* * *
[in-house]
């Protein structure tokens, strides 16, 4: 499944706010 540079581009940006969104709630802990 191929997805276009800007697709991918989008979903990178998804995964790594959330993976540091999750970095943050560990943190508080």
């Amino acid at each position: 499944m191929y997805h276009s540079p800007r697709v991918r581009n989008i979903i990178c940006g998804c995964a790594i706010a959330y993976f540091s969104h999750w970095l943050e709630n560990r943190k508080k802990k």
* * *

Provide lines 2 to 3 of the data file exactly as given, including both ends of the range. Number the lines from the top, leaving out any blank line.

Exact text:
């Protein structure tokens, strides 16, 4: 499944706010 540079581009940006969104709630802990 191929997805276009800007697709991918989008979903990178998804995964790594959330993976540091999750970095943050560990943190508080």
């Amino acid at each position: 499944m191929y997805h276009s540079p800007r697709v991918r581009n989008i979903i990178c940006g998804c995964a790594i706010a959330y993976f540091s969104h999750w970095l943050e709630n560990r943190k508080k802990k």